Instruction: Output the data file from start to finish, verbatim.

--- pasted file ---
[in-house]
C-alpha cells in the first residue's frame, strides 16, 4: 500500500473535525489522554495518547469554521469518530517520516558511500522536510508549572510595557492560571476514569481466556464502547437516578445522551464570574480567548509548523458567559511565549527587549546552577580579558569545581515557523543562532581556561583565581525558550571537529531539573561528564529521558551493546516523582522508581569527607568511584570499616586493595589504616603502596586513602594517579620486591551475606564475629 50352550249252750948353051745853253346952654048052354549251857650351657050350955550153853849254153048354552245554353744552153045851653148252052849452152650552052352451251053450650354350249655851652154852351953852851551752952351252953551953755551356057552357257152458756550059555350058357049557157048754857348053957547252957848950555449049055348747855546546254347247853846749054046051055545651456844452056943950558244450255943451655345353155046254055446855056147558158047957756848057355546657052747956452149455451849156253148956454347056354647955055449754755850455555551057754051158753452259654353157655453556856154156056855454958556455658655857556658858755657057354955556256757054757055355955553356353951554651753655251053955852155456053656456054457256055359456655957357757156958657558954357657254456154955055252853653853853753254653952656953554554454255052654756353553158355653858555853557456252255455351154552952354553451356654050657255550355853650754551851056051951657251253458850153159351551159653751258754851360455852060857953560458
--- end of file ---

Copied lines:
[in-house]
C-alpha cells in the first residue's frame, strides 16, 4: 500500500473535525489522554495518547469554521469518530517520516558511500522536510508549572510595557492560571476514569481466556464502547437516578445522551464570574480567548509548523458567559511565549527587549546552577580579558569545581515557523543562532581556561583565581525558550571537529531539573561528564529521558551493546516523582522508581569527607568511584570499616586493595589504616603502596586513602594517579620486591551475606564475629 50352550249252750948353051745853253346952654048052354549251857650351657050350955550153853849254153048354552245554353744552153045851653148252052849452152650552052352451251053450650354350249655851652154852351953852851551752952351252953551953755551356057552357257152458756550059555350058357049557157048754857348053957547252957848950555449049055348747855546546254347247853846749054046051055545651456844452056943950558244450255943451655345353155046254055446855056147558158047957756848057355546657052747956452149455451849156253148956454347056354647955055449754755850455555551057754051158753452259654353157655453556856154156056855454958556455658655857556658858755657057354955556256757054757055355955553356353951554651753655251053955852155456053656456054457256055359456655957357757156958657558954357657254456154955055252853653853853753254653952656953554554454255052654756353553158355653858555853557456252255455351154552952354553451356654050657255550355853650754551851056051951657251253458850153159351551159653751258754851360455852060857953560458